One Small Company that’s Close to Curing Genetic Disease

Ed. Note: Yesterday the FREE Tomorrow in Review e-letter continued its monthly “7 Things You Need to Know” series with the second insightful contribution from scientific and financial journalist Stephen Petranek. (In case you missed it, you can read it for yourself, right here.) Today, he returns with the next two installments of his series. Read on…

4. Our Increasingly Vulnerable Computers

A Russian cybertheft ring has grabbed more than a billion online username and password combinations, including 500 million email addresses.

There’s no telling at this point whose personal credentials have been grabbed.

Security experts say the thefts came from relatively unprotected venues such as recipe and auto repair websites.

Bank account sites and other high financial risk sites should have been able to refute the attack.

Nonetheless, if you haven’t updated your passwords recently, this is a call to action.

USB Flash DriveThe state-sponsored Stuxnet worm, which infiltrated Iran’s heavily fortified Natanz nuclear facility and spread to countless other machines connected to the Internet, used a simple USB stick. “It turns out there is always an idiot around who doesn’t think much about the thumb drive in their hand,” said one of the program’s architects.

  • At least one cyber specialist now says that in-flight Internet access systems can be hacked. If so, anything on your computer is vulnerable while using such a system aloft.
  • Beware of what you connect to your computer via USB. New software called BadUSB shows that a USB device’s control software, such as a USB drive or mouse, can be used to take control of a computer and make it perform any of a wide variety of malicious tasks. The problem isn’t easy to correct, because it’s built into the way a USB connector works.

5. Curing Genetic Diseases Is Not Far-Out

One small biotech has been making a lot of news over a possible therapy for a particularly bad form of muscular dystrophy, called Duchenne muscular dystrophy (DMD).

If you’ve followed us on this story for a while, you know this is a very serious genetic disease that impacts a gene coding for the largest protein in the body, dystrophin.

In these patients, the gene is damaged, so the protein isn’t produced — and without that protein, muscles waste away, eventually causing death. In Duchenne, the gene is sex-linked, so in almost all cases, only affects boys.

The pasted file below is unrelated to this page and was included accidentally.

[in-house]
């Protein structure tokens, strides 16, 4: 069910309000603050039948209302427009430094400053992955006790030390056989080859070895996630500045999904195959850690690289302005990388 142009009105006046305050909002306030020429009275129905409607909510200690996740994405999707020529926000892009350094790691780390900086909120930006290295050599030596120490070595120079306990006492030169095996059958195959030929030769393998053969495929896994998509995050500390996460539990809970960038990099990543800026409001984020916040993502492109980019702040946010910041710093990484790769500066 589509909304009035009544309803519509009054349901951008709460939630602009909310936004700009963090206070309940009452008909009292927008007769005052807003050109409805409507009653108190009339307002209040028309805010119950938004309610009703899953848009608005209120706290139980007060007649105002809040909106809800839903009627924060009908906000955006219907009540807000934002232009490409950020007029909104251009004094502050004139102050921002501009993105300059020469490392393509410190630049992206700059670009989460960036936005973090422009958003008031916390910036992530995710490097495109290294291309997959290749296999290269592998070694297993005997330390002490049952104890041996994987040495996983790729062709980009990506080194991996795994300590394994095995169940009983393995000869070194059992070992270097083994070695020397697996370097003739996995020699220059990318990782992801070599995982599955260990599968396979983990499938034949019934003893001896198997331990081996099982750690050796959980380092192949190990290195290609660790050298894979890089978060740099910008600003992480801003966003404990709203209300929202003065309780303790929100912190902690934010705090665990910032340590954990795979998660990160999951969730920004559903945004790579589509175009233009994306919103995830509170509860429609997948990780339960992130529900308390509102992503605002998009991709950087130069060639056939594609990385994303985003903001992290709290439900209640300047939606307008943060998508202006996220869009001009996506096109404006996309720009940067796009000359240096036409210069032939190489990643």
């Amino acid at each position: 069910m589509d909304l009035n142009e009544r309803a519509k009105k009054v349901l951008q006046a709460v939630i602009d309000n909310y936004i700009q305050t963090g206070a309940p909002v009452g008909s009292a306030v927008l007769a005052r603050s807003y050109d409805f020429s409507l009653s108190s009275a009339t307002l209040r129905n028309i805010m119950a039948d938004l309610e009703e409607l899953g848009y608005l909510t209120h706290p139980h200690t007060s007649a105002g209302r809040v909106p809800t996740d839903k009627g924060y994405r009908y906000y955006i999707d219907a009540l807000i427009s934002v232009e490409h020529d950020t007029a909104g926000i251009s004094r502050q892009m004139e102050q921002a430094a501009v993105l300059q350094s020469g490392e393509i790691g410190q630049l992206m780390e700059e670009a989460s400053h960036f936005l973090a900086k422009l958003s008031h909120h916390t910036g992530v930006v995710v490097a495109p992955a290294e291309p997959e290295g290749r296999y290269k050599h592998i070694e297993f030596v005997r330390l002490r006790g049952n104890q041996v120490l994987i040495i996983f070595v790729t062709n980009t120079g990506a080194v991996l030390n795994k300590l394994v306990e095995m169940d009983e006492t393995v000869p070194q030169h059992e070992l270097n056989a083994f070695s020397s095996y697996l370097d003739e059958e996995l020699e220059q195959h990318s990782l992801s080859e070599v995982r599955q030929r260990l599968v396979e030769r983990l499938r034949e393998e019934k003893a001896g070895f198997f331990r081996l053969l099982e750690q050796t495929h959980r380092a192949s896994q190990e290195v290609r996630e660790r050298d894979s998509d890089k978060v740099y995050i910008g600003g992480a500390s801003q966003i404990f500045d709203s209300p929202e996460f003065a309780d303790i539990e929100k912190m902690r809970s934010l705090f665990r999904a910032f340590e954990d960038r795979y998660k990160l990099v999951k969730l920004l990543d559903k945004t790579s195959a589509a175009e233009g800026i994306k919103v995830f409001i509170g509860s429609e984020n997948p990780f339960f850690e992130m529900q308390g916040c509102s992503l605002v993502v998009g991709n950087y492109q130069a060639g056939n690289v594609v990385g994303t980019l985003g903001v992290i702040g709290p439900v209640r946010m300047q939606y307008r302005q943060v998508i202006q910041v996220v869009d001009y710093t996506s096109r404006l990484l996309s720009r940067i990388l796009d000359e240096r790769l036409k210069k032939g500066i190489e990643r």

Duchenne Muscular DystrophyA genetic cure for DMD would enable the lame to walk again; already, Sarepta Therapeutics has increased the lifespans of those affected by DMD

The little biotech working on a therapy, Sarepta Therapeutics, hopes to halt the deadly disease by patching how the gene is read by courier proteins — messenger RNAs — inside the cell responsible for carrying the code to the protein manufacturing centers.

And so far, results look very good. But the downside to this therapy is a lifetime of very expensive injections. Of course, this still represents a tremendous leap forward in treating the disease.

New technologies are on the horizon, however, that hold the promise to cure this disease — and other genetic diseases — for good. Instead of working with RNAs, these new methods work by rewriting the genes themselves.

Researchers at the University of Texas Southwestern Medical Center in Dallas are working on doing just that using a genome editing system called CRISPR/Cas9.

CRISPR is a bacterial immune system, and Cas9 is an enzyme that can be guided to modify DNA at any desired location on the genome. Bacteria use it to adapt and defend against viral attacks by modifying their own DNA as a defensive mechanism.

But researchers have recently discovered how to use this molecule to modify DNA and possibly find a way to rewrite bad genes.

The UT Southwestern Medical Center researchers were able to take a mouse model of DMD and correct the mutation responsible for it. Furthermore, an improvement in the health of the mice was observed, even though many of the cells didn’t have their genes corrected.

The big challenge of these therapies is getting the gene-editing material into more cells.

In the future, we’ll use technology similar to what’s being worked on in Dallas to permanently cure diseases like DMD — not just DMD, but a whole range of genetic diseases.

Ad lucrum per scientia (toward wealth through science),

Stephen Petranek and Ray Blanco
for The Daily Reckoning

Ed. Note: Readers of the Tomorrow in Review FREE e-letter received follow-up advice on the analysis of Sarepta Therapeutics. They also received an actionable investment idea on how to invest in the next age of cybersecurity and even the next phase of the entire Internet itself! You can’t afford to miss another issue. Sign up for the Tomorrow in Review FREE e-letter here.

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Stephen Petranek

Stephen Petranek’s career of over 40 years in the publishing world is marked by numerous prizes and awards for excellent writing on science, nature, technology, politics, economics and more. He has been editor-in-chief of the Miami Herald’s prestigious Sunday magazine, Tropic, and has covered a wide range of topics for Time Inc.’s Life magazine. His...

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